Ouellette’s partner Julie Chu, whom Ouellette faced off against in three Olympic Games, says what kept Ouellette performing at such a high level for so long was a continual drive and commitment to get better.

“She was an ultimate competitor,” says Chu. “It didn’t matter if it was a practice or game, she hated to lose. And she honestly took every single rep and went as hard as she could every rep. When you do that, that’s how you end up being great. That’s how you end up improving. She’s a great example of that and she doesn’t shy away from it.”

Ouellette and Chu recently entered a new chapter of their lives with the birth of daughter Liv on Nov. 5, 2017. Ouellette says the experience of parenthood has been like no other.

“I didn’t grow up around babies or kids in my life. So I was a bit worried when I was pregnant, thinking ‘Am I going to know what to do? What if I don’t?,’ or even ‘Am I going to love being a mom?’” says Ouellette. “And then when I first met Liv, it was so powerful. I love her so much. I miss her at night when she’s sleeping and I can’t wait to see her in the morning. It’s the greatest blessing in the world. And I get to experience this journey with my best friend.”

Hockey is already a part of Liv’s life. In fact, Ouellette was pregnant with Liv during the 2017 Clarkson Cup final when she, Chu and their Montreal Canadiennes teammates defeated the Calgary Inferno 4-1.

“I joked with the girls after that one that we were the only team to win the Clarkson Cup with too many players on the ice,” says Ouellette with a laugh.

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Coaching the next crop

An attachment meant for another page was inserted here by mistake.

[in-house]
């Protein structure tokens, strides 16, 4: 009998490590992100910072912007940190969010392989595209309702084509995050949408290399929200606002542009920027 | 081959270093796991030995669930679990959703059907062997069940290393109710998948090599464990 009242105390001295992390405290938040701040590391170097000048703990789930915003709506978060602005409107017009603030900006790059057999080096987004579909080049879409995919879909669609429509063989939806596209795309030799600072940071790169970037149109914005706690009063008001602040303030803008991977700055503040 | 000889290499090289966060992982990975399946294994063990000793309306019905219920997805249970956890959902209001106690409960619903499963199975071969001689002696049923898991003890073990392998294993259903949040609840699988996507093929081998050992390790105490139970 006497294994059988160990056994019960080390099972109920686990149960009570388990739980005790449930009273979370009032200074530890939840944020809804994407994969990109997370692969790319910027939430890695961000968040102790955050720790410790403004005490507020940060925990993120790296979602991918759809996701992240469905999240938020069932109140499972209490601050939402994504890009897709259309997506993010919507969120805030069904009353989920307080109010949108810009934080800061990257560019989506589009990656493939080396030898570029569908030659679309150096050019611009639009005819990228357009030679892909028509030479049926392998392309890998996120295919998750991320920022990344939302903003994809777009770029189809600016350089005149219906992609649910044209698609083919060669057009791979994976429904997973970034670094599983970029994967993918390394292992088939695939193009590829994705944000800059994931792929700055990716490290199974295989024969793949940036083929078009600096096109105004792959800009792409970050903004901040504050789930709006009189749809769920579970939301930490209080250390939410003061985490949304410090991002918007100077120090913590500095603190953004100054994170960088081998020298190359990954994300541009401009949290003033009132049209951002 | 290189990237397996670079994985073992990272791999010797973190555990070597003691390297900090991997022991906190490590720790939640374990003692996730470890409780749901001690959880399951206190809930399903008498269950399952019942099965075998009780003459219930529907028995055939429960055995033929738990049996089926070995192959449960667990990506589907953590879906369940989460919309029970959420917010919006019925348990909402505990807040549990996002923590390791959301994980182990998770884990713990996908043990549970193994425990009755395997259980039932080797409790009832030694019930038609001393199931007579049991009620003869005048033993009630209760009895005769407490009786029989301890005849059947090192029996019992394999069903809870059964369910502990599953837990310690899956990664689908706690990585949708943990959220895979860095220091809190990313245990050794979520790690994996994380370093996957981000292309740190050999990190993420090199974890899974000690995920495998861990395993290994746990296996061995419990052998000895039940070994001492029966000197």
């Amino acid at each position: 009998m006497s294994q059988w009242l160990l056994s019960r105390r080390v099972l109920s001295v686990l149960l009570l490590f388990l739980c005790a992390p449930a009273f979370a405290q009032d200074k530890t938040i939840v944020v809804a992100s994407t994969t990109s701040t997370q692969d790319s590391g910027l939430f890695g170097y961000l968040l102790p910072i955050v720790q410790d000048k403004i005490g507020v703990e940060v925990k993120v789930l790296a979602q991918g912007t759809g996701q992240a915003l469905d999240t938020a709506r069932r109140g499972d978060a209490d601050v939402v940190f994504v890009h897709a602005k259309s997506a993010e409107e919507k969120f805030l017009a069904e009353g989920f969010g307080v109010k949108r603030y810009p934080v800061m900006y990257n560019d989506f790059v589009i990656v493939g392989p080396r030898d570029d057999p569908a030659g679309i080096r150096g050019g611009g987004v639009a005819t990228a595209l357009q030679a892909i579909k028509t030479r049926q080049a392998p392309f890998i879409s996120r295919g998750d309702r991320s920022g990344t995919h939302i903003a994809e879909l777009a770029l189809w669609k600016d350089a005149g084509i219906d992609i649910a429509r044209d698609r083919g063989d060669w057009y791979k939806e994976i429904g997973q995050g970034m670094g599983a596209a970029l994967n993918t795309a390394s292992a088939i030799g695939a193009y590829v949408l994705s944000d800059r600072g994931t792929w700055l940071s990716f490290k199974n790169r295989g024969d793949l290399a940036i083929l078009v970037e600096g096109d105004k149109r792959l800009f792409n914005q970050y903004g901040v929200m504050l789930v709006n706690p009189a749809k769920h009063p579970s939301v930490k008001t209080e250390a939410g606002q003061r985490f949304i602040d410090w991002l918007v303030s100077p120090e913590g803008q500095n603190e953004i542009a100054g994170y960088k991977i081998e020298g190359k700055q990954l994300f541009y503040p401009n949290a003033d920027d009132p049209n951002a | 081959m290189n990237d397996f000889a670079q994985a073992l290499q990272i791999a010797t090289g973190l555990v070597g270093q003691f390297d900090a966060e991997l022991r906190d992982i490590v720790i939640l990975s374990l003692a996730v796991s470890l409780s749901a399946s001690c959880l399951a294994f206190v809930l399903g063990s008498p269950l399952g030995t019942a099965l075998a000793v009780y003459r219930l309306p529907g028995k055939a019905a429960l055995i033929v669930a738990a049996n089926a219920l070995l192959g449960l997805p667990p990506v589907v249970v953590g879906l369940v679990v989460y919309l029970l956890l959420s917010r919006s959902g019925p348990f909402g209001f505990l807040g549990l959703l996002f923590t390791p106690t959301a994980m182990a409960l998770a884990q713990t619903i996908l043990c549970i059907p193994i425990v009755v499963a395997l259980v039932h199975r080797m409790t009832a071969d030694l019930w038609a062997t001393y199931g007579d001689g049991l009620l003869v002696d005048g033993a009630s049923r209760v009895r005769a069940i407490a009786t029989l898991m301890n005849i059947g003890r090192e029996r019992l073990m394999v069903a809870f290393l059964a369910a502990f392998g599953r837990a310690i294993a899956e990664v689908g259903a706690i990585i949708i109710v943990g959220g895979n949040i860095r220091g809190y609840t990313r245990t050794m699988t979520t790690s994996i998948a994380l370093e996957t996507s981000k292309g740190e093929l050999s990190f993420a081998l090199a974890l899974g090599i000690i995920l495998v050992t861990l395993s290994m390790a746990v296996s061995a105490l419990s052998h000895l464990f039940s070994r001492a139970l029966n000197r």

Between being a mom, coaching the Concordia Stingers, Les Canadiennes, and with Canada’s national program (Ouellette was part of the 2017 IIHF Women’s World Championship coaching staff), Ouellette won’t have too much time to look back. She knows she’ll miss being a player and noted that herself, Chu and Liv watched the 2018 Olympic final together and “we both miss the sense of being together with teammates and going through the ups and downs of representing your country.”

But Ouellette knows the game is in great hands. Hockey continues to get better, faster, more physical all the time and the Canadian star is ready to leave it to the next wave of players.

“I have been fortunate to coach in the Team Canada program and remember coaching Poulin and (Lauriane) Rougeau a few years ago when they were at the U18 level,” says Ouellette. “I was just blown away by their skill at that age. The players today start playing younger, they have better coaching. Back when I started, only a couple of players had a big shot. Now, everyone can shoot the puck, everyone is fast and the games are so physical and intense.”